Abomination is the first in a series called The Pathfinders. This book is published by Finch Books and is currently available as an Early Download at €6.08 in their online book store. It goes on general release on March 22nd 2016.
I had to laugh when I visited its book page; it comes with the following warning;
“Reader Advisory: This book contains scenes of physical abuse, sexual slavery and violence and references to child murder.”
I can’t imagine anything which would please Jane more! It may put parents off, but every teenager in town is going to want to read it now!
Ok. It hardly sounds like a book for Young Adults, I’m sure you’re thinking, but relax; Jane knows what she’s doing. You can’t wrap young people up in cotton wool and pretend we’re living in fairyland. These are real issues going on in the world all around us, and our young people need to be made aware, not made vulnerable and ignorant by hiding the truth from them.
Having said that, whilst Jane doesn’t pull any punches, she knows where to draw the line. She is a mother of teenagers herself, and so am I. There is nothing in this book I wouldn’t want my fourteen year old son to see, and he will tell you I’m pretty strict on age limits for books, games and movies!
So what’s it about? Here’s some of the blurb;
“As the end of the world begins, Carla and Tully hurtle through a wormhole five years forward in time, only to find they haven’t missed the Apocalypse after all.
“Carla and Tully are picnicking in the quad of their international high school in central Paris when the end of the world begins. They are sucked into a wormhole that spits them out five years later to find that the world is a freezing desolation but still hanging on, waiting for something even worse to finish it off. The something worse turns out to be the Burnt Man and his horsemen. Taken prisoner by the Flay Tribe to their lair in the ruins of a shopping mall, Tully is forced to become a warrior, while Carla joins the other girls as a kitchen slave and comfort woman.”
I’m not giving you any more. Go check it out and get yourselves a download whilst you’re at it, that’s your best bet.
This book reminded me of Lord of the Flies; it had that same sinister atmosphere. It’s unnerving to see how brutal our sweet, precious children can become when left to their own devices in a deadly game of survival.
But as violent and aggressive as they are, there’s someone out there who’s even more terrifying, even more savage, and who ultimately holds all the cards. Daily life brings the ever more urgent search for food as supplies dwindle; attack from mutant creatures which lurk in the shadows, always looking to feast on tender human flesh; and the ever-present danger of gang warfare with the other ‘tribes’ prowling beyond their defences.
In Tully and Carla, the author presents an alternative way forward, in which rationality, strength, determination and compassion can prevail. If they get the chance. Don’t get me wrong, they’re not perfect heroes; they’re real human beings that every reader will be able to identify with. They have their own particular character flaws, they make mistakes, but they are resourceful and learn to deal with them.
Some of the characters are pretty nasty. We’ve all met bullies like them. My only gripe with the book concerns one of them; Flo, madam and supervisor of the girls, a thoroughly vile piece of work, holds great potential as a villain, yet just as she gets going with her dastardly plan, she is killed off. Personally, I would have liked to see how the story could have developed under her influence.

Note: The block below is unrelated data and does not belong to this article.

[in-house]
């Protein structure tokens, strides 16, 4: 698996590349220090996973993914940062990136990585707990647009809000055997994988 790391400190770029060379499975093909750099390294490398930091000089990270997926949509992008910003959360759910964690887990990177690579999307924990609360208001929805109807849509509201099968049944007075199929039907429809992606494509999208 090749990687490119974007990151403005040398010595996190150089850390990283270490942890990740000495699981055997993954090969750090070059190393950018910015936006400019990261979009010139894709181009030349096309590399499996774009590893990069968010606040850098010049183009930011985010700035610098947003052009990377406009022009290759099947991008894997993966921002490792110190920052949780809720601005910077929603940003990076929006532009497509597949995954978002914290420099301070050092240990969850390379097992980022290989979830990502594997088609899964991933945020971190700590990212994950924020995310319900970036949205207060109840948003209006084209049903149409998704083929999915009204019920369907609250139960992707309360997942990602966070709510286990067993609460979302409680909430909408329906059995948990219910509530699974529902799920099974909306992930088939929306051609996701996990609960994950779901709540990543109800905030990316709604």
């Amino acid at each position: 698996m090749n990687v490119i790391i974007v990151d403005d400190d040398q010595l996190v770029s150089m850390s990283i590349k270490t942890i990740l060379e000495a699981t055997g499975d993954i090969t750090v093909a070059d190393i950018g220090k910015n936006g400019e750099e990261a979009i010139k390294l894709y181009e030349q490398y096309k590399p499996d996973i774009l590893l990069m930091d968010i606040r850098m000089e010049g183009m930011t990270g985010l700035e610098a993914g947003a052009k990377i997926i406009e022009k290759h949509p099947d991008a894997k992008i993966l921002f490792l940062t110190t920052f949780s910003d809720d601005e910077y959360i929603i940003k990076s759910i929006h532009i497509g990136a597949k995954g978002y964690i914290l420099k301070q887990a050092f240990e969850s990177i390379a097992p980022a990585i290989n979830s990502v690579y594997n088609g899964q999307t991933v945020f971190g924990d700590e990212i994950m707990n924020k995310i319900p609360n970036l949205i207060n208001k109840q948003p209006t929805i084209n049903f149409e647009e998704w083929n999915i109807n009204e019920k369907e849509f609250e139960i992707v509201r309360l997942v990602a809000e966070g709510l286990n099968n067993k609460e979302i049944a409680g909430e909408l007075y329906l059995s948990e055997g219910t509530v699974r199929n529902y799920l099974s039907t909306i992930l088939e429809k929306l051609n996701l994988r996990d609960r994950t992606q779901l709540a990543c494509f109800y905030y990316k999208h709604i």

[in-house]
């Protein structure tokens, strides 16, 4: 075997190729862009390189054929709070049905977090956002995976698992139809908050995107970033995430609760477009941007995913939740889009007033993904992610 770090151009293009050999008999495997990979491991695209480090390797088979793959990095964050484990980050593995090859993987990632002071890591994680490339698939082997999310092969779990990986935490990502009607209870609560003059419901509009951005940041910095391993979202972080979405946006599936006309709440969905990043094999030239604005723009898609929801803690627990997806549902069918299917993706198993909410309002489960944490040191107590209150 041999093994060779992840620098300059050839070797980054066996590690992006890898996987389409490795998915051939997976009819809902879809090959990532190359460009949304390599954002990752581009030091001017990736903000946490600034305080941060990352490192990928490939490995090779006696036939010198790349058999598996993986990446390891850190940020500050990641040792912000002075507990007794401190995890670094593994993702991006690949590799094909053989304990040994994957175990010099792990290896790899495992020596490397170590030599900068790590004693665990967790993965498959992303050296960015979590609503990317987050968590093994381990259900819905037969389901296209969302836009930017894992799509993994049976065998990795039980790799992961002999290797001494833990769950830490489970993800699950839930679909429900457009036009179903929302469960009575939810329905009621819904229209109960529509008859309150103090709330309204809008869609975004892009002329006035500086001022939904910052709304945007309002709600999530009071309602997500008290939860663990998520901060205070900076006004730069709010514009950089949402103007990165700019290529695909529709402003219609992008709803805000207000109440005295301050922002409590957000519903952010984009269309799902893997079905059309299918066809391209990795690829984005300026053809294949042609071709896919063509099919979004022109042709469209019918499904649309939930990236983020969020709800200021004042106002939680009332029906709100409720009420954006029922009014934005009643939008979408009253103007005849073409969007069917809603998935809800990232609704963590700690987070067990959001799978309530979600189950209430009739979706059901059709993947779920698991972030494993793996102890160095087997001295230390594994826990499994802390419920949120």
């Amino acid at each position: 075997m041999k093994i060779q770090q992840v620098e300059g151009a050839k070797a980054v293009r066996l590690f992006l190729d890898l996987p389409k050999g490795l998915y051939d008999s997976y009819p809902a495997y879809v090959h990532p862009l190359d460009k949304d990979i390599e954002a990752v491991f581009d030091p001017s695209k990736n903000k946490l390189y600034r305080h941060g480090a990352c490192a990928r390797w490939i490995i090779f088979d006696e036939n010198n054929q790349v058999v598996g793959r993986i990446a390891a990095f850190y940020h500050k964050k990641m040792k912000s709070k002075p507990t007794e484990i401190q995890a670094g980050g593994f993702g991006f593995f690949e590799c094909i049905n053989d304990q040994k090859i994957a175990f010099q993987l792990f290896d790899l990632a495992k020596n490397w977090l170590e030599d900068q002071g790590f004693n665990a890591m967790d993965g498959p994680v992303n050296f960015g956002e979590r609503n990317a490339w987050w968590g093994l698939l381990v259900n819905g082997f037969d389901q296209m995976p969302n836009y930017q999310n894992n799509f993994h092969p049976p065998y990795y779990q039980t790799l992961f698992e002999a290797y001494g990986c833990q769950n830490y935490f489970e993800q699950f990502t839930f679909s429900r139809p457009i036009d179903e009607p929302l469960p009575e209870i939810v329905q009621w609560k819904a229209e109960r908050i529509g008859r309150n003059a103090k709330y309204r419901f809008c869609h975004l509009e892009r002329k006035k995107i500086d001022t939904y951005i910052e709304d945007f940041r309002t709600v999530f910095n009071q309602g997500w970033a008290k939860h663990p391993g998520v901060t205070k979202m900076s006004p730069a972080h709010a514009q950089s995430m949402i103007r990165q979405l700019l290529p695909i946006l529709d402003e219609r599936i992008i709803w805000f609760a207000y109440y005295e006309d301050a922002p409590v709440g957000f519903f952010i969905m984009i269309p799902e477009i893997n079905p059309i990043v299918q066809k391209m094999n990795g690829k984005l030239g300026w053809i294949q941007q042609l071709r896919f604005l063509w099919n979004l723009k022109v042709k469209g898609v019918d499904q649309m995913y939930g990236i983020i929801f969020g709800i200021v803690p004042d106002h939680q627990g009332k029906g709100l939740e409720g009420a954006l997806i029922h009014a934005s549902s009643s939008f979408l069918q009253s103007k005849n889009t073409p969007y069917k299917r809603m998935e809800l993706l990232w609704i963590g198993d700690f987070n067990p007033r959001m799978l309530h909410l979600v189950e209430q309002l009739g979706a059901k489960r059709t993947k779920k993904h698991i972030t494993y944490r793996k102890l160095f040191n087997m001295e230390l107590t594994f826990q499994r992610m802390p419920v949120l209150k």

This book may be for young people, but it does not come with a happy ever after. Although it stands alone as a complete story in itself, the ending makes it clear that there is more, much more to come, and I for one am tagging along for the ride down that next wormhole.
This is the cover for Craig Boyack’s new book… isn’t it fab? It just screams “Pick me up and read me!”. I love it. It has an air of mysticism and magic about it, as if Dumbledore and Gandalf may once have opened its ancient covers and learned their magic from its precious dusty parchment.
And magic it is, too. I was fortunate enough to get my hands on an advance copy, and couldn’t put it down. Mind you, I have been a fan of Craig’s since I read Panama, and each book he has produced since then has got progressively better and better. I particularly enjoyed his last book, Will o’ the Wisp (you can read my review here).
But this one is just a little bit different to all that has gone before, because it contains a collection of his best short stories. How can I describe a Craig Boyack short story? Eclectic, whimsical, unexpected, magical, weird, unique and out of the ordinary. When it comes to his writing, Craig certainly thinks outside of the box.
Chock-full of an entertaining mix of twelve short stories and flash pieces, this book is a gripping read, and great value for money at 99c. Here are my faves;
It begins with Jack o’ Lantern, a Hallowe’en Flash piece with a very surprising ending. This is followed by Something in the Water, a tale with a classic ghost story feel, and which contains a thrilling aerial dog fight, btw. Bombshell Squad features the very luscious robo-girl, Lisa Burton, a character from Craig’s first book; I really loved the detail and sumptuous descriptions in this piece. My next fave was Diplomat, a dragon tale with a fantastic sting in the tail. The Soup Ladle of Destiny is a true fairytale reminiscent of the Brothers Grimm, and can be enjoyed whatever your age. 50 Gallon Drum is another flash piece with a lovely atmosphere and a stunning twist in the last sentence. A Tale of Rebirth is an upcycled version of the classic genie in the lamp story with a genius finish which I just didn’t see coming. Finally, Transference is a wacky tale in which the author makes a cameo appearance. What am I talking about? He’s the star of the show!